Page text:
The Shongairi conquered Earth. In mere minutes, half the human race died, and our cities lay in shattered ruins.
But the Shongairi didn’t expect the survivors’ tenacity. And, crucially, they didn’t know that Earth harbored two species of intelligent, tool-using bipeds. One of them was us. The other, long-lived and lethal, was hiding in the mountains of eastern Europe, the subject of fantasy and legend. When they emerged and made alliance with humankind, the invading aliens didn’t stand a chance.
Now Earth is once again ours. Aided by the advanced tech the aliens left behind, we’re rebuilding as fast as we can.
Meanwhile, a select few of our blood-drinking immortals are on their way to the Shongairi homeworld, having commandeered one of the alien starships…the planet-busting kind.
Into the Light by authors David Weber and Chris Kennedy is book 2 of the Out of the Dark series, apparently (? more on this later), the first of which (titled Out of the Dark) was published ten years ago. It did not take me very long to find out this book is not in my wheelhouse. I will go into detail below, but it is really important that I note this is one man’s opinion. Just because I did not particularly enjoy reading this book does not mean you will feel the same way. If the information below appeals to you, I recommend you check it out.
I want to first address the fact that this is a book 2, because I had no idea. I am not sure if this was just my not paying attention or what, but I did not know going in that Into the Light was part of a series. The story does open on an interesting note, but I thought it was one of those stories where it starts at a certain place then flashes back. That is not the case, but I will say I do not think you need to necessarily read the first book to read this one. There are some references to previous events, but for the most part it reads fine without it.
Plot-wise I was not a huge fan of Into the Light. It is heavy on military organization and description of weapons, places, people, events, etc, that it reads almost like an encyclopedia. For the first 400 pages there is almost no action at all, which was really unexpected to me based on the synopsis. I knew there would be a rebuilding portion of the story, but I expected that to be concurrent with an alien war. But that is exactly what it is not. The narrative is 90% rebuilding and planning for the next alien invasion. I was waiting for the ball to drop and for something to happen. But it never did. There is action in the last 100 pages, but it was not conducive with the rest of the story to me, and it really just left me confused.
Did I mention vampires? Because, yes, there are vampires, which feels so random I cannot even describe it (this is not spoilery, by the way, because it comes up very early on in the book). I am not sure… why they are there? This left me the most baffled of all, because I do not know why they exist in this world. Maybe the authors just like vampires, which is totally cool, but I did not get it. The other issue I had with the vampires is that they show up early on and make themselves knows as very important beings to this world, but then they are not. They do not do anything of significance throughout the rest of story. This, again, leads me to ask “what is the point”?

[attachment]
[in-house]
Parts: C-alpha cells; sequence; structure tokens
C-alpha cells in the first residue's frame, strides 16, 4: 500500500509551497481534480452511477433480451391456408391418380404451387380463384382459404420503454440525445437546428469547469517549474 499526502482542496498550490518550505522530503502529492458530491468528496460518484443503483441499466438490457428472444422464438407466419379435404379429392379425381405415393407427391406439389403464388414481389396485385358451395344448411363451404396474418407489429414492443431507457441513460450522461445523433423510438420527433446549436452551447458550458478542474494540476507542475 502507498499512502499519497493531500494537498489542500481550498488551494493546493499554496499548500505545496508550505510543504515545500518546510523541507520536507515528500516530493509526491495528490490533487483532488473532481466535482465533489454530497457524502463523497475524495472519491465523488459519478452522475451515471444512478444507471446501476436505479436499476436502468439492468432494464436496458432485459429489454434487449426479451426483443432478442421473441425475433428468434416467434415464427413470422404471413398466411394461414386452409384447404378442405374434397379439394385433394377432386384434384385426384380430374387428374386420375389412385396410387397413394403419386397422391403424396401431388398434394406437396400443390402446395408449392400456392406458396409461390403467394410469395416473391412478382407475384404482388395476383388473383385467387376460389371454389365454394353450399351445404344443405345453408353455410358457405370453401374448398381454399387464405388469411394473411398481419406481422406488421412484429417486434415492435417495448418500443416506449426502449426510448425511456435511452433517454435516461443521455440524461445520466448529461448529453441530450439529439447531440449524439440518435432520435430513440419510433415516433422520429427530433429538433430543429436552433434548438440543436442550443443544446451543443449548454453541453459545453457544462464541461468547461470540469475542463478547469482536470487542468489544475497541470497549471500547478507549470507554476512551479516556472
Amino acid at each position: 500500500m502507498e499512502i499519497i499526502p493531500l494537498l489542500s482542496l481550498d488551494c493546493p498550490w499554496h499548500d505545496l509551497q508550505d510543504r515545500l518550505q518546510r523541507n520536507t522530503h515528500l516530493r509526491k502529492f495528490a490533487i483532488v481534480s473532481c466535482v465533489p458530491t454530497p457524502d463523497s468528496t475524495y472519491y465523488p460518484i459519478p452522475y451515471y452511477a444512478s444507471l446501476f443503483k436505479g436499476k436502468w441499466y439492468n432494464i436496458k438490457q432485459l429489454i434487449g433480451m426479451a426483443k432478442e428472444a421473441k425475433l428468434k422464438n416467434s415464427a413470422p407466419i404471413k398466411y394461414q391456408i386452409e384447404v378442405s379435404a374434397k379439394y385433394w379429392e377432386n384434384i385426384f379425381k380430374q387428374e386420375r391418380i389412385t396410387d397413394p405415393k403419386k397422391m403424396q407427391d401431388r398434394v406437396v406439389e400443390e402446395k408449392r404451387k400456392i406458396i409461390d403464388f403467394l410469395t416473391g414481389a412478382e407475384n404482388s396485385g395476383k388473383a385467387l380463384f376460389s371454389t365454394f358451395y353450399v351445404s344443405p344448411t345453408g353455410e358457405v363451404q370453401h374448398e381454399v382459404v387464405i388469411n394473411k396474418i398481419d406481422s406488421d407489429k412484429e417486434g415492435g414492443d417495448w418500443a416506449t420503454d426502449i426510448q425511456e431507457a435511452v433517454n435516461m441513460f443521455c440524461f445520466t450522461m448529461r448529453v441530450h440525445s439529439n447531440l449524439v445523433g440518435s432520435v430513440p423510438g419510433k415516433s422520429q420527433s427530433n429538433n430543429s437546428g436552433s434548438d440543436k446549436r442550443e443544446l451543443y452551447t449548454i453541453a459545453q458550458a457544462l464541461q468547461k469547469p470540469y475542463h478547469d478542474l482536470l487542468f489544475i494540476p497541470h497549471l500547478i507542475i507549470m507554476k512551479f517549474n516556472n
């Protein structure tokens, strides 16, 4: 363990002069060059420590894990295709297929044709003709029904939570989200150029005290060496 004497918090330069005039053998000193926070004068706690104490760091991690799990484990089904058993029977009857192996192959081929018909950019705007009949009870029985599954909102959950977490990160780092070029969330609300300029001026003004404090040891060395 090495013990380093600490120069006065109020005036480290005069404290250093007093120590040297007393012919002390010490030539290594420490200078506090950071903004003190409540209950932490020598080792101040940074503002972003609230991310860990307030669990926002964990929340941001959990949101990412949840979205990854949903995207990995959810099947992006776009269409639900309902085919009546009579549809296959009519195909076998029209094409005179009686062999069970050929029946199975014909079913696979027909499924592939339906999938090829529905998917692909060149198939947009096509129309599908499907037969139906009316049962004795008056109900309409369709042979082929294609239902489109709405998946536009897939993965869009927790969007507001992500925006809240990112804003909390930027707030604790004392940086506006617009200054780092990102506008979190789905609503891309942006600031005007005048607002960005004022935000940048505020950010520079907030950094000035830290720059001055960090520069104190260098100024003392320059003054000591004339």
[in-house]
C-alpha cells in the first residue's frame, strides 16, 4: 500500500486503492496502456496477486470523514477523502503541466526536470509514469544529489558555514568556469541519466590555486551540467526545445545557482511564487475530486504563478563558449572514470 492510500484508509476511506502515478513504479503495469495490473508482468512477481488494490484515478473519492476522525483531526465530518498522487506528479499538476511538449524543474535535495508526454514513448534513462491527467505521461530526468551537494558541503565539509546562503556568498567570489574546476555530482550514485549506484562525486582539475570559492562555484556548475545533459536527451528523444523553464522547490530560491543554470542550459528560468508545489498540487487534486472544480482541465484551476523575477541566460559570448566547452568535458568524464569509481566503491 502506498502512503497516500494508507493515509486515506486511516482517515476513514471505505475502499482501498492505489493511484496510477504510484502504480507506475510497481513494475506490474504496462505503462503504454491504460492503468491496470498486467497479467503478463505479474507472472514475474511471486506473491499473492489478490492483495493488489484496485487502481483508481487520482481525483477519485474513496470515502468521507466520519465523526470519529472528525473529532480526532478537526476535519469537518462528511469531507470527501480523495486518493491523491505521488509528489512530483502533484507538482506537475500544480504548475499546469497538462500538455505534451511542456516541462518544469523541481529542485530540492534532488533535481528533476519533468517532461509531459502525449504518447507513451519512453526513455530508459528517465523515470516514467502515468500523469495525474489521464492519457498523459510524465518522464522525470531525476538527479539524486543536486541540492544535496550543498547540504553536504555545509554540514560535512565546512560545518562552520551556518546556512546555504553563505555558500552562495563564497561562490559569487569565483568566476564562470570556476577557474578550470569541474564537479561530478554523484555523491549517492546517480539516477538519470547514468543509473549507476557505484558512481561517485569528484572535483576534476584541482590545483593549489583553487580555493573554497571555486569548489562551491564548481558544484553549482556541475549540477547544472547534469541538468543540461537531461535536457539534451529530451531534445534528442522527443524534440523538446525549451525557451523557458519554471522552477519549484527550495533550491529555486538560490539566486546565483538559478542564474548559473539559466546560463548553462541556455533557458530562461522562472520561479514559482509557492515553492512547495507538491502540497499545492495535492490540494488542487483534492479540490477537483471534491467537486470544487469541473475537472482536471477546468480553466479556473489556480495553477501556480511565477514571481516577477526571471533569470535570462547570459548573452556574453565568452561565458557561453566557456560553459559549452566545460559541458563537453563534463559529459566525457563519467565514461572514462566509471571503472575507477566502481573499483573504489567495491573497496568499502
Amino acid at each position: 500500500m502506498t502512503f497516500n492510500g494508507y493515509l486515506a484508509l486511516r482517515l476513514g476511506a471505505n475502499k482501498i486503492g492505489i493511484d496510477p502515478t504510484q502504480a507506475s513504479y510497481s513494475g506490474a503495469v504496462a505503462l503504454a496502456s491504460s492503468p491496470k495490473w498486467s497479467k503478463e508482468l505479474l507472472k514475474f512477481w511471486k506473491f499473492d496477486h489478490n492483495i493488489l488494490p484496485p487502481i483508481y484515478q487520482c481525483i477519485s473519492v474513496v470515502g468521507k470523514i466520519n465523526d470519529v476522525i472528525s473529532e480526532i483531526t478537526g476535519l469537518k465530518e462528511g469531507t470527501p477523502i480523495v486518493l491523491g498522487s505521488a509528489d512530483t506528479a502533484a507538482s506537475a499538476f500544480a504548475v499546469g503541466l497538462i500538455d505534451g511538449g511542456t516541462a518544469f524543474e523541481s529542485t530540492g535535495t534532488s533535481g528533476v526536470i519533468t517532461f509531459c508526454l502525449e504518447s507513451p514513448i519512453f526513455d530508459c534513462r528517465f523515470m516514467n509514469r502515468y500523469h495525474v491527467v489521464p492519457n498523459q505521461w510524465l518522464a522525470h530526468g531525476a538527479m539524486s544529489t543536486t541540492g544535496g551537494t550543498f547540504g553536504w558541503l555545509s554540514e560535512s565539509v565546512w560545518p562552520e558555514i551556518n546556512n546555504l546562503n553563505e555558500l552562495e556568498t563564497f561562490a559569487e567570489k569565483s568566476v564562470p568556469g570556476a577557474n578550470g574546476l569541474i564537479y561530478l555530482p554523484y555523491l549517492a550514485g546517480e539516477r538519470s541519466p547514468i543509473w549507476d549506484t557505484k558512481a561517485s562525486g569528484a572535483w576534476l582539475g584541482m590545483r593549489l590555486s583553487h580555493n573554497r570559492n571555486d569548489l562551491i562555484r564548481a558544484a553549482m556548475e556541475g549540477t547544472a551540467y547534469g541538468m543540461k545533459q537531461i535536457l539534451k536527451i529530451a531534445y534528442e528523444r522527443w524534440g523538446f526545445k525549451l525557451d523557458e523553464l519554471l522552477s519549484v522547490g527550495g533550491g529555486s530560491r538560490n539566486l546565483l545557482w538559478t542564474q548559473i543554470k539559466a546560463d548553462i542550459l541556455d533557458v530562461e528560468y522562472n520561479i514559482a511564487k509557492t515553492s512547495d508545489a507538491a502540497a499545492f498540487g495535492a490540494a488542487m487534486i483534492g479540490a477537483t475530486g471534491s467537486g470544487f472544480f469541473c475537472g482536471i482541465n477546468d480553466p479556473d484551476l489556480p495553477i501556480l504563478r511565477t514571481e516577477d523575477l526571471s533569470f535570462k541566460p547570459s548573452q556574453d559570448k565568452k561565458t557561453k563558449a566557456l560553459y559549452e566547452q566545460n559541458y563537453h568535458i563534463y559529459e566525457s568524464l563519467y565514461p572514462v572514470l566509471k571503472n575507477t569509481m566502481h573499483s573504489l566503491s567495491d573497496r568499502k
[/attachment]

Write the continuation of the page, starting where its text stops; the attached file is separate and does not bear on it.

I had a lot of trouble keeping track of the characters, as well. There were so many, and as they story went the important figures changed constantly. There were a few staples but not enough. That combined with the fact that there are several time jumps made the whole thing feel disjointed.
So, as I talk about this being the second book in the series, it makes me wonder if these things feel random because maybe they are addressed in the first book. Out of the Dark (book 1) is about the humans fighting off the alien invasion, so maybe Into the Light is much more appealing. Maybe after all of the action and reading about the fight, the struggle, the will to keep humanity alive one is ready to slow down and read about rebuilding. I want to give the authors the benefit of the doubt in that way.
I did enjoy learning about the alien military weapons and technology. That was really cool. And there is a ton of science in the book that was incredibly well thought-out. My ears always perk up when things get science-y. And the sections that do address alien civilizations are really well-done, for the most part. It was neat to read about the different ranks, societal and cultural structures, and even units of measurement; though, I was not a fan of the alien dialogue as they were often using Earthling idioms in their conversations, which did not really make sense to me. That aside, this was a highlight of the book.
The authors left some room at the end for a third book in the series, as well, which makes me think this one may have fallen victim to middle-book syndrome. This happens when the series is extremely busy, and the author(s) use middle book of a series as a repositioning. This happens often, but usually there is still some intriguing plot point to pull the story along. I did not find that in this book.
For those reasons, I cannot give this book a broad recommendation. It is possible that having read the first book might make this a little more digestible, but my task is to grade Into the Light on its own merits. It was just too dense, too word-y, too incohesive for my tastes. I just could not get into it. But, if you are into reading about rebuilding societies, governments, and militaries this book may be for you. In that case, I would definitely recommend you read Into the Light.
And if you have read Out of the Dark, I welcome your thoughts and feedback.